Data from the Physicians’ Health Study II suggest that multivitamin supplementation may reduce cancer incidence in men who have a history of cancer. (16)
Recent research suggests that multivitamins may reduce cancer incidence in men, and vitamin D may potentially reduce cancer-related mortality.
There are certain populations who have increased nutrient needs and benefit from multivitamin supplementation.
Research supports the use of dietary supplements to reduce the risk of nutrient deficiencies in individuals who have limited access to food or poor diet quality. (17)
A 2017 meta-analysis on the effects of multivitamins on natal outcomes found that regular multivitamin use during pregnancy reduced the risk of small for gestational age infants, neural tube defects, and other birth defects. (19)
NHANES data from adults ages 51 years and older found that multivitamin-multimineral supplements increased overall nutrient intake, decreased the prevalence of nutrient inadequacies, and reduced clinical nutrient deficiencies of multiple vitamins. (21)
A recent 2020 study randomized trial that multivitamin supplements improved self-reported length and severity of illness in older adults compared to a placebo. (22)
Vegetarians and Vegans
Vegetarians and vegans are at risk for having an inadequate intake of certain vitamins and minerals (including B12, vitamin D, zinc, and calcium) and would likely benefit from vitamin supplements. (23, 24)
There are also some chronic diseases and conditions that may either increase nutrient needs or impact the absorption of nutrients, and multivitamins may be necessary to help individuals meet their nutrient needs. (25)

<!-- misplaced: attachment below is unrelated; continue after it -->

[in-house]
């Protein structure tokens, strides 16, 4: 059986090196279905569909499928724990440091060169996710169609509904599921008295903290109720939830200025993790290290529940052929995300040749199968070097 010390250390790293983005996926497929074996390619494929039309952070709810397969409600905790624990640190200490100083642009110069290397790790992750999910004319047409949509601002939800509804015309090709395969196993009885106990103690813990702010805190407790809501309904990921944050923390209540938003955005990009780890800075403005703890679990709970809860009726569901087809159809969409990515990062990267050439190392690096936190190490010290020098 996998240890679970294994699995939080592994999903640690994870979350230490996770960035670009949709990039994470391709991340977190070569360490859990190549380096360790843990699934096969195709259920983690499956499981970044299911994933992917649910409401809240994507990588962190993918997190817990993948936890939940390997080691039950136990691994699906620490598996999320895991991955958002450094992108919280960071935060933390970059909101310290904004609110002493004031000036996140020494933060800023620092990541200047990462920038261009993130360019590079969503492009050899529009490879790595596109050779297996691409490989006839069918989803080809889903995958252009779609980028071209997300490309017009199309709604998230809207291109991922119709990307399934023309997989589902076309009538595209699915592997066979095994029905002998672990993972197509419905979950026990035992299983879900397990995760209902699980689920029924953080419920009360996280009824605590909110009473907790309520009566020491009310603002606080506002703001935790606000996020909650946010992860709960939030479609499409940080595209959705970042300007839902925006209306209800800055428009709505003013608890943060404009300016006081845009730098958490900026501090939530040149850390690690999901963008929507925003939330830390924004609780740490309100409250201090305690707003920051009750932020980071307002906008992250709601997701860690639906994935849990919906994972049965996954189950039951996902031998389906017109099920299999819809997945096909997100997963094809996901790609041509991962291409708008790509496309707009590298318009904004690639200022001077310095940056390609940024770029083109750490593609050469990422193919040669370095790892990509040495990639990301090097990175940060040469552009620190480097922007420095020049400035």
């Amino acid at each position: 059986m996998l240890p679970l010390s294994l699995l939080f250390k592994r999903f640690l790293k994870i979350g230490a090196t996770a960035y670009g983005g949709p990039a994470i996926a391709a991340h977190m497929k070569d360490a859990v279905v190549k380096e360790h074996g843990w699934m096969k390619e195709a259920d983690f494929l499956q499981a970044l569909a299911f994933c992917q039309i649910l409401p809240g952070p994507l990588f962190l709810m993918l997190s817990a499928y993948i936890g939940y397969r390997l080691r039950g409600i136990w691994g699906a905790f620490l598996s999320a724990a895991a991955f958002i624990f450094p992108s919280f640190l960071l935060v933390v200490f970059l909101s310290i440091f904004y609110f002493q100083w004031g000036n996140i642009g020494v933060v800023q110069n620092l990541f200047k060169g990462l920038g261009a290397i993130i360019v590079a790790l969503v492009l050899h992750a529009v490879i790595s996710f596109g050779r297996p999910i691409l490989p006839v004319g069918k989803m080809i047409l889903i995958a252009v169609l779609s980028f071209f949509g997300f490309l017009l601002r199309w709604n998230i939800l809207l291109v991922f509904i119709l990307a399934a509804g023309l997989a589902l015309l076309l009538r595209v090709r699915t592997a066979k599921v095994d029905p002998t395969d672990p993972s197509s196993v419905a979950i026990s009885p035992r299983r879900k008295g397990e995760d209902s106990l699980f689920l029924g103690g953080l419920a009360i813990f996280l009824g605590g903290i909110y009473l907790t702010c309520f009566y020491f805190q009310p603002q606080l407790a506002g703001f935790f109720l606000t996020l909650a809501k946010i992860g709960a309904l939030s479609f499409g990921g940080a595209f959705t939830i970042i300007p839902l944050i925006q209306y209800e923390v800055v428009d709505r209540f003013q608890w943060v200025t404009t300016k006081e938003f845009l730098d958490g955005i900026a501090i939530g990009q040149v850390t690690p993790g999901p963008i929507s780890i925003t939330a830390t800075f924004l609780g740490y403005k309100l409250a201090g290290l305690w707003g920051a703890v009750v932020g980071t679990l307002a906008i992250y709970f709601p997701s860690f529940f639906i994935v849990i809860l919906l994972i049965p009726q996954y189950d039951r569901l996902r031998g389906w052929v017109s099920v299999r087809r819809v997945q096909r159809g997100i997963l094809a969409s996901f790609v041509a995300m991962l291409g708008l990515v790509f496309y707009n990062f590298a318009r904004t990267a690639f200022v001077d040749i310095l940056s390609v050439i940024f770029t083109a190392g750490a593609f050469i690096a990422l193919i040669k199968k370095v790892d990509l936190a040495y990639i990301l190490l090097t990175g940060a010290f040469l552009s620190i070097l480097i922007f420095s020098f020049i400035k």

Multivitamins can be useful for individuals with higher nutrient needs, decreased nutrient intake and absorption, decreased availability of certain nutrients in the diet due to dietary choices, or maybe experiencing food insecurity and insufficiency.
When people are deciding if they should take a multivitamin, there are inevitable concerns about whether they are safe to use.
A 2017 review on the safety of multivitamins found that multivitamins were generally safe to take long-term (more than 10 years). However, there are risks and potential side effects to consider. (26)
Common side effects from taking multivitamins are usually mild and include nausea, abdominal pain, diarrhea, loss of appetite, and rash.
There is a higher risk of having an excessive intake of vitamins through multivitamin use than with food alone, especially if the composition of the multivitamin contains high doses of nutrients. (27)
Single vitamin supplementation may present bigger health risks than multivitamin use.
In their review, the USPSTF found that beta-carotene supplementation was associated with cardiovascular and lung cancer mortality and should be avoided. (14)
Studies find increased cardiovascular risks from taking vitamin E and niacin, with a trend towards greater mortality while taking antioxidant supplements. (28)